Sperm donation and inherited disorders…including update

It seems that a sperm donor recruited by Nordisk Cryobank in Denmark has passed on the condition Neurofibromatosis Type 1 to at least nine (some reports say five) of the 43 children his donations have been responsible for.  His sperm has been used in 14 different fertility clinics throughout and outside of Europe.  Reports suggest that at least two of the children affected were conceived following warnings to the cryobank that some children conceived with this donor’s sperm had the condition.  Peter Bower, the CEO of Nordisk, said that his team did not act immediately because they initially thought that the donor was not responsible for the disease.  Neurofibromatosis Type 1 is a genetic condition caused by a gene mutation that can be inherited from a parent (progenitor in the case of sperm donation) or can arise spontaneously.

The Danish authorities, however, have acted swiftly to lower the number of children that can be conceived from a single donor from 25 to 12 and have issued instructions to the sperm banks which seem to have proliferated in Denmark, that sperm should be withdrawn from use as soon as a question mark is raised about the fitness of a donor.

Is this something that UK parents or those contemplating sperm donation as a method of family creation, should worry about?

Neurofibromatosis Type 1 can be very serious indeed.  No-one who has any of the symptoms, and it would appear that anyone with the condition would have some sort of sign that they were affected, should be donating sperm.  However, it would appear that it is not one of the conditions that can be tested for, so the sperm bank cannot be seen to be negligent in this respect.  If the donor had even the mildest of recognised symptoms – coffee coloured spots on the skin – then again the sperm bank could not necessarily be expected to notice these.  The question does arise as to whether the donor donated knowing that he had the condition and if he did whether action could be taken against him.  This would certainly be possible under UK law but none of the reports I have read indicate whether or not this is possible in Denmark.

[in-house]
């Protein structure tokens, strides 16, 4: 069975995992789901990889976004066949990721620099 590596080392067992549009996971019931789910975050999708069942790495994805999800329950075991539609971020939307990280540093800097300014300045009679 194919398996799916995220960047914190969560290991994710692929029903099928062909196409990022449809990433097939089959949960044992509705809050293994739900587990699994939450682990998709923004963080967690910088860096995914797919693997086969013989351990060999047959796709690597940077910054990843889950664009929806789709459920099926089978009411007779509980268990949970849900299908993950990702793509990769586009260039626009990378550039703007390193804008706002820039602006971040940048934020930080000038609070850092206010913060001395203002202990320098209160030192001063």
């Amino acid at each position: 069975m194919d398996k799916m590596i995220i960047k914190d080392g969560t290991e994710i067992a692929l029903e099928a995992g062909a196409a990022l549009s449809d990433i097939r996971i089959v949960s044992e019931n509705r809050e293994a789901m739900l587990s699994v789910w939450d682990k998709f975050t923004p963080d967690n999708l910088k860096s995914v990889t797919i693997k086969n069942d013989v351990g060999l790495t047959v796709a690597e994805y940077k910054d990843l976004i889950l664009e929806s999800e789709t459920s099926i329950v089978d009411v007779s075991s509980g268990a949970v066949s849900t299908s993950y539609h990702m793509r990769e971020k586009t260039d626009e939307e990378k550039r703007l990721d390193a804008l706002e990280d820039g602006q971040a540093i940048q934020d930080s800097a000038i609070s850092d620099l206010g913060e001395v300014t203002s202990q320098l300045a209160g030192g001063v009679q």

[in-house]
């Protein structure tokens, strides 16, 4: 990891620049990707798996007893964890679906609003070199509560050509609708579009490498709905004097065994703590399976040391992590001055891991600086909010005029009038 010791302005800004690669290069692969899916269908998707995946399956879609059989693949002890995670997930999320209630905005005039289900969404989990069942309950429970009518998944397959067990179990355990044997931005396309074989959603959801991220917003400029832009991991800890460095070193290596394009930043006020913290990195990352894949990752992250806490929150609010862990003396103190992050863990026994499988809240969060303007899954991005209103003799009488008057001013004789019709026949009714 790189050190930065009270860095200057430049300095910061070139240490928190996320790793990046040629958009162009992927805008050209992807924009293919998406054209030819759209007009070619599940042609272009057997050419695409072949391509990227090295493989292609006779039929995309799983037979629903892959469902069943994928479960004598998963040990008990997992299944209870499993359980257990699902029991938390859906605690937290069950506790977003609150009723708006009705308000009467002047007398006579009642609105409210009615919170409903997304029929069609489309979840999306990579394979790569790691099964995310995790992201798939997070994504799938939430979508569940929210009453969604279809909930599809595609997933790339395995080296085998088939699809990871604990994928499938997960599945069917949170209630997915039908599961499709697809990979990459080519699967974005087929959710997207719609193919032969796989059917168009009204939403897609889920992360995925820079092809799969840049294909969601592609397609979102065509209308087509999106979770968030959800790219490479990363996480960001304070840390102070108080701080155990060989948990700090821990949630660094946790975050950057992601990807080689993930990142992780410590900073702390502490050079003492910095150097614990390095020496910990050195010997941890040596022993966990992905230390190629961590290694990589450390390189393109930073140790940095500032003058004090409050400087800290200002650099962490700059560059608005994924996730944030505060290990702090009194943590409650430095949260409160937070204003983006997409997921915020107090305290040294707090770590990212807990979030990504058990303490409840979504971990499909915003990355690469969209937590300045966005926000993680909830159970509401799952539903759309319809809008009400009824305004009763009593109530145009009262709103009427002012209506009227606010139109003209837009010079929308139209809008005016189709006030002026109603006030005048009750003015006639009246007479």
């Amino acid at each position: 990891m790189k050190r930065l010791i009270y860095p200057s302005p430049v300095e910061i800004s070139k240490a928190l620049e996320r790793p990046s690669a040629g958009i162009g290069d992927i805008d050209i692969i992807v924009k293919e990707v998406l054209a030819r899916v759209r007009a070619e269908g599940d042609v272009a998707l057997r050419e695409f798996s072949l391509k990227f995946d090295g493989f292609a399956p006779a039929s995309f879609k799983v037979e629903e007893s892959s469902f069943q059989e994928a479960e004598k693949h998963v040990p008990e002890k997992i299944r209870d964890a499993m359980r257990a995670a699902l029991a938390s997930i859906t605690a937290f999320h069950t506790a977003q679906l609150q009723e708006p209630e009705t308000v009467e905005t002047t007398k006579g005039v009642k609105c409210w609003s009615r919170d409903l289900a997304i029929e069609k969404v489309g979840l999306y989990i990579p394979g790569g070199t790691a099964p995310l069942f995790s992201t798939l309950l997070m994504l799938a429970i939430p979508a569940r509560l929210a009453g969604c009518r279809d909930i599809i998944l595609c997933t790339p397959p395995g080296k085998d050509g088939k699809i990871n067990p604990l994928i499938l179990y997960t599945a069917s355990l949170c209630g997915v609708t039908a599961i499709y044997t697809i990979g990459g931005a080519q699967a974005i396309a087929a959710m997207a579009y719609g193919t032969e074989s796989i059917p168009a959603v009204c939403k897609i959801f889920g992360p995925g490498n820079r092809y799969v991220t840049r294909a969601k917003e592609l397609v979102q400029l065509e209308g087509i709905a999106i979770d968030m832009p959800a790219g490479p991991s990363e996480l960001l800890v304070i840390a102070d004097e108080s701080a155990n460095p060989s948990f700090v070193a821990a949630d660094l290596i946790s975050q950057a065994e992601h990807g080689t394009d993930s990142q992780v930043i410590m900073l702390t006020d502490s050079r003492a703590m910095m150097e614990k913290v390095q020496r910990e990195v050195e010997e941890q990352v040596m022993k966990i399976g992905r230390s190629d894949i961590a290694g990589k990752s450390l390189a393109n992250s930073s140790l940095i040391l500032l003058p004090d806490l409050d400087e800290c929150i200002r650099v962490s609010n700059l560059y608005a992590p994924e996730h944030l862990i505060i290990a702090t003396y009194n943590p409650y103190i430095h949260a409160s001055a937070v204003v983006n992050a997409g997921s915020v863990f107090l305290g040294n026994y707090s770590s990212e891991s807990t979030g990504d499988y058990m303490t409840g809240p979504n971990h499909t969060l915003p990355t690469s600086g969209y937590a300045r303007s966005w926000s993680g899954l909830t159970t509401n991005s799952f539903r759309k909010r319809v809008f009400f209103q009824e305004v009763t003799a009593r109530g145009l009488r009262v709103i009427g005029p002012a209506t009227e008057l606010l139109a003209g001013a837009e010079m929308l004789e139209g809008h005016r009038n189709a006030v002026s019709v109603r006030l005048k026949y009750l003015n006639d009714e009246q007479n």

Interestingly, Peter Bower is also Director of the European Sperm Bank, a cryobank that recruits UK compliant donors and is used extensively by clinics in this country.  I wondered if the two banks were in fact one and the same and a quick Google seems to suggest that they are.  If so, then it is likely that some of those women who received sperm from the affected donor will be UK residents.  Mr. Bower, who attends many conferences and fertility shows promoting the services of his cryobank(s), will not be a happy man at the moment.

Some comments I have seen seem to suggest that inheriting a disorder of this sort from a donor is similar to having a child with a partner who has some kind of unrecognised condition, and with some disorders I can see that this could be so.  But Neurofibromatosis Type 1 has clear signs and symptoms that in a country like Denmark are unlikely to have gone undiagnosed.  My current thinking is that donor negligence, or even worse, deliberate passing on of the disorder by the donor, are more likely, but I’d be happy to be proved wrong.  I’d just also like to say that I have absolutely no reason to believe that the vast majority of UK and indeed probably most donors, donate for anything other than the very best of reasons.  I, and very, very many others, have very good reason to be enormously grateful to them.

We can also be grateful for the 10 family rule in the UK, thus limiting the number of children, but what if donors come from abroad, from countries like Denmark – or even worse the USA – where UK limits are not adhered to, even if they are in other ways UK compliant?

It seems that sperm banks need to actually look at their donors, not just test their genes.

http://www.bbc.co.uk/news/world-europe-19711565

26.9.12   I am delighted to report that it appears I am wrong about the donor in the above Danish case.  It would seem that his Neurofibromatosis Type 1 arose spontaneously, does not seem to present with even the mildest of the normally highly recognisable symptoms and is not present is all of his sperm cells.  The full report from the Copenhagen Post is here http://cphpost.dk/news/national/sperm-bank-broadcaster’s-allegations-are-wrong

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About oliviasview

Co-founder and now Practice Consultant at Donor Conception Network. Mother to two donor conceived adults and a son conceived without help in my first marriage.
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